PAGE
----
ST-Segment Elevation Myocardial Infarction (STEMI) of Atherosclerotic Etiology in a Pregnant Woman

Case Report

Austin Cardio & Cardiovasc Case Rep. 2023; 8(3): 1059.

ST-Segment Elevation Myocardial Infarction (STEMI) of Atherosclerotic Etiology in a Pregnant Woman

André Feldman, MD, PhD1,2; Guilherme D’Andréa Saba Arruda, MD1,2; Rafael Domiciano, MD1,2*

¹Rede D’Or São Luiz, São Paulo, Brazil

²Hospital São Luiz Anália Franco, São Paulo, Brazil

*Corresponding author: Rafael Augusto Mendes Domiciano, Cincinato Braga Street, 340, 8° floor, São Paulo, Brazil. Tel: +5511973202109 Email: [email protected]

Received: July 19, 2023 Accepted: August 19, 2023 Published: August 26, 2023


During pregnancy, it is not expected for pregnant women to experience a heart attack, considering their age group and the incidence of comorbidities in this population. However, we should always be mindful of relevant precautions because, although rare, a heart attack can indeed occur in pregnant women. The classic symptom of a heart attack is chest pain, and it is not uncommon to face diagnostic challenges since numerous more common conditions during pregnancy can mimic this symptom, such as reflux, anxiety, and musculoskeletal pain. If a pregnant woman experiences any episode of chest pain during pregnancy, clinical evaluation is necessary, bearing in mind that although rare, it is among the possible types of heart attacks.

The treatment of a heart attack during pregnancy is extremely complex due to the scarcity of clinical data, challenges in drug management, and the physiological changes of pregnancy, as well as the stress of child birth leading to an increase in cardiac effort. Adequate prenatal care and support from referral hospital scan make a difference. In this report, we present a case of a pregnant patient with ST-segment Elevation Myocardial Infarction (STEMI).

Keywords: Heart attack during pregnancy; Pregnant women; ST-segment elevation myocardial infarction (STEMI); Management; Coronary artery pregnancy

Case Presentation

42-year-old woman, 22 weeks pregnant, with no known comorbidities or addictions, and a positive family history of early coronary artery disease. She was admitted with burning precordial pain associated with radiation to the jaw and left upper limb.

On admission, the electrocardiogram showed ST segment elevation in the inferior wall. A chest pain protocol was initiated, followed by performing coronary angiography, which detected a significant atheroscleroticlesion at the ostium of the first diagonal artery, along with an atheroscleroticlesion, considered culprit, subocclusive in the middle third of the circumflex artery, where a drug-elutingstent was implanted.

The echo cardiogram revealed a decrease in the left ventricular ejection fraction (48%), attributed to hypokinesis of the inferior basal segment and the anterolateral and inferolateral basal and mid segments.

The patient started therapy with Aspirin and Clopidogrel and remained without statins until the end of pregnancy. Concerning the fetus, there was no fetal distress, and the patient continues to be monitored in a high-risk prenatal setting with cardiology, obstetrics, and endocrinology.


The causes of heart attacks in pregnant women are broad and varied, and this has important implications regarding the diagnosis of etiology and management. Heart attack during pregnancy is a rare event, with an estimated incidence of 3 in every 100,000 births. Regarding the causes, coronary artery dissection is the primary cause, responsible for upto 45% of cases, followed by thrombosis, vasospasm, and atherosclerosis disease. The mortality rate of a heart attack during pregnancy reaches 20%, and due to physiological changes in pregnancy, the risk of heart attack in pregnant women is four times higher than in non-pregnant women in the same age group.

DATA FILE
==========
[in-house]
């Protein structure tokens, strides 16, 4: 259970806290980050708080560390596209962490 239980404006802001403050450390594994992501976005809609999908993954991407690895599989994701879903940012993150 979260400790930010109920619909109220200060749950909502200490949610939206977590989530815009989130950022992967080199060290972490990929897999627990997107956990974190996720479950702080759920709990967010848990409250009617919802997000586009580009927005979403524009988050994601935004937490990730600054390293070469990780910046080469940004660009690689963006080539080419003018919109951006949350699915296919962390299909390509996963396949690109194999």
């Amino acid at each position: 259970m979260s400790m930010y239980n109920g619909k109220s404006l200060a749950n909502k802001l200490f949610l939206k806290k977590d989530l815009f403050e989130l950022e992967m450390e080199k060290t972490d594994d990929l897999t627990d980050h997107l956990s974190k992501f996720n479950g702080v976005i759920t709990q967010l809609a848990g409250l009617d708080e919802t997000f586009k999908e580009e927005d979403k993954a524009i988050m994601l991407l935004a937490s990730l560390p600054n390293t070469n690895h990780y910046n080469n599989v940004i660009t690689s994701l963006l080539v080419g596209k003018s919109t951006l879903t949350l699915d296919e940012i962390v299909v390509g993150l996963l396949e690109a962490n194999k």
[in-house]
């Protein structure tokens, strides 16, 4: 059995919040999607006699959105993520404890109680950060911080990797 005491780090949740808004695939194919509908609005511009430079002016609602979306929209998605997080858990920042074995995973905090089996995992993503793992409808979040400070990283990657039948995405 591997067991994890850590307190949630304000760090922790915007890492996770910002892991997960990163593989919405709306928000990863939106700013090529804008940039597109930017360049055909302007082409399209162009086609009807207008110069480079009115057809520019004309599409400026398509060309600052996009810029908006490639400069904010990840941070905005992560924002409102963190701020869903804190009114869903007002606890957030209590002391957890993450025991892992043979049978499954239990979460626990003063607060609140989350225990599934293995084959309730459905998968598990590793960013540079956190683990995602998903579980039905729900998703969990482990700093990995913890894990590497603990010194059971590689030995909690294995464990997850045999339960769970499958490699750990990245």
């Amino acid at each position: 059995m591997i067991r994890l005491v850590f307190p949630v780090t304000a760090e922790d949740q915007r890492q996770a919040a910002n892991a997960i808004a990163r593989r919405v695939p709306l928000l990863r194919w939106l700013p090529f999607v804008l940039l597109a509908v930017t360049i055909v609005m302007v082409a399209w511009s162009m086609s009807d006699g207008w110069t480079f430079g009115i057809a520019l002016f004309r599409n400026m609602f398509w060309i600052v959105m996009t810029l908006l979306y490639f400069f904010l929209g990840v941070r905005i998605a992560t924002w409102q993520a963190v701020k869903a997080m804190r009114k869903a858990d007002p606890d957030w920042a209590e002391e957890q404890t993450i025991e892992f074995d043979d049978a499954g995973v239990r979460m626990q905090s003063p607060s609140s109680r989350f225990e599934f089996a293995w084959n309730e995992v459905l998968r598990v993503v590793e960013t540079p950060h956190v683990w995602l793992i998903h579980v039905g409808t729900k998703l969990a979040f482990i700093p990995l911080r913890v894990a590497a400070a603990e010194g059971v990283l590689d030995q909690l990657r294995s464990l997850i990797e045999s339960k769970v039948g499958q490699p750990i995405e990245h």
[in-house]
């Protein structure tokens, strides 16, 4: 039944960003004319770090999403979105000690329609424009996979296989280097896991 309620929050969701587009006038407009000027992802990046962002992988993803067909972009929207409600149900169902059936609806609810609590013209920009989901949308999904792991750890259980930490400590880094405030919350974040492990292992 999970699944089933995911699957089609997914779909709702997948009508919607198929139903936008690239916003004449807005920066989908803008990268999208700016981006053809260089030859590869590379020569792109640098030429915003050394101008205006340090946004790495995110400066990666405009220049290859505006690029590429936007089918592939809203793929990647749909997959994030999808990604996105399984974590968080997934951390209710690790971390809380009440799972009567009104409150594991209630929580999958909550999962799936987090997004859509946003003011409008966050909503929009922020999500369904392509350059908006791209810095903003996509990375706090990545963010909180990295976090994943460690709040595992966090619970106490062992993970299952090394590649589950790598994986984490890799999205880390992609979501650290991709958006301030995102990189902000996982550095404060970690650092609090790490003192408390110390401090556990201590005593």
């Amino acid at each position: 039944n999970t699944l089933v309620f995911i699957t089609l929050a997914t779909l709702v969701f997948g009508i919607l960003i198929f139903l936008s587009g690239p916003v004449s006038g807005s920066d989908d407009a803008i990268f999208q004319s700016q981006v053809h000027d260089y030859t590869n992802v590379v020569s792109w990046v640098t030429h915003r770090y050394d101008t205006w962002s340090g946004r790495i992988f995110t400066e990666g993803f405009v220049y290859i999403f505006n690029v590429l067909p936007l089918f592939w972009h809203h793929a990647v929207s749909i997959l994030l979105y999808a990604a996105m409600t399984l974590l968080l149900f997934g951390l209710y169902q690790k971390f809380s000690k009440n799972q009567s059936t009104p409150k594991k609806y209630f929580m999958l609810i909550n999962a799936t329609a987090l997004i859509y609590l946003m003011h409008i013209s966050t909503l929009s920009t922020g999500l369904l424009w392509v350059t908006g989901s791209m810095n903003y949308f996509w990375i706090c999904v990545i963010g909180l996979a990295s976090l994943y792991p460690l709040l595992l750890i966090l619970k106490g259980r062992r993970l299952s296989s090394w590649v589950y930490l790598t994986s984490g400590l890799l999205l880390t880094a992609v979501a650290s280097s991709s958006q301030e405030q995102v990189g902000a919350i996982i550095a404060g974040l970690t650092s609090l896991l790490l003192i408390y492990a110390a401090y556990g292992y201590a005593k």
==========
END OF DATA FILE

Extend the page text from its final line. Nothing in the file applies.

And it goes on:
The symptoms of a heart attack in pregnant women can be similar to those in non-pregnant women, including chest pain, shortness of breath, sweating, and nausea. However, these symptom scan beat tributed to other pregnancy-related conditions, which can make early diagnosis difficult.

The treatment of heart attacks in pregnant women involves a multidisciplinary approach, with the involvement of obstetricians, cardiologists, and other specialists. The main goal is to preserve the health of both the mother and the fetus. Pharmacological treatment should follow current guidelines. In the post-heart attack period, cases should be individualized due to the scarcity of data in the literature on platelet antiaggregants, statins, and beta-blockers.


The management of heart attacks in pregnant patients is challenging due to the lack of consistent evidence on the safety of standard therapies. Treating a heart attack in pregnant women requires a multidisciplinary approach, involving obstetricians, cardiologists, and other specialists, with the primary goal of preserving the health of both them other and the fetus.

Preventing heart attacks in pregnant women is crucial. Women with risk factors should receive adequate prenatal care and close monitoring during pregnancy. Adopting a healthy lifestyle, including a balanced diet, regular physical exercise, and avoiding smoking, is essential.

In cases of suspected heart attack during pregnancy, seeking immediate medical attention is fundamental. Early diagnosis and treatment can help reduced am age to the heart and improve the prognosis for both the mother and the fetus.


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Citation: Feldman A, Arruda GDS, Domiciano R. ST-Segment Elevation Myocardial Infarction (STEMI) of Atherosclerotic Etiology in a Pregnant Woman. Austin Cardio & Cardiovasc Case Rep. 2023; 8(3): 1059.

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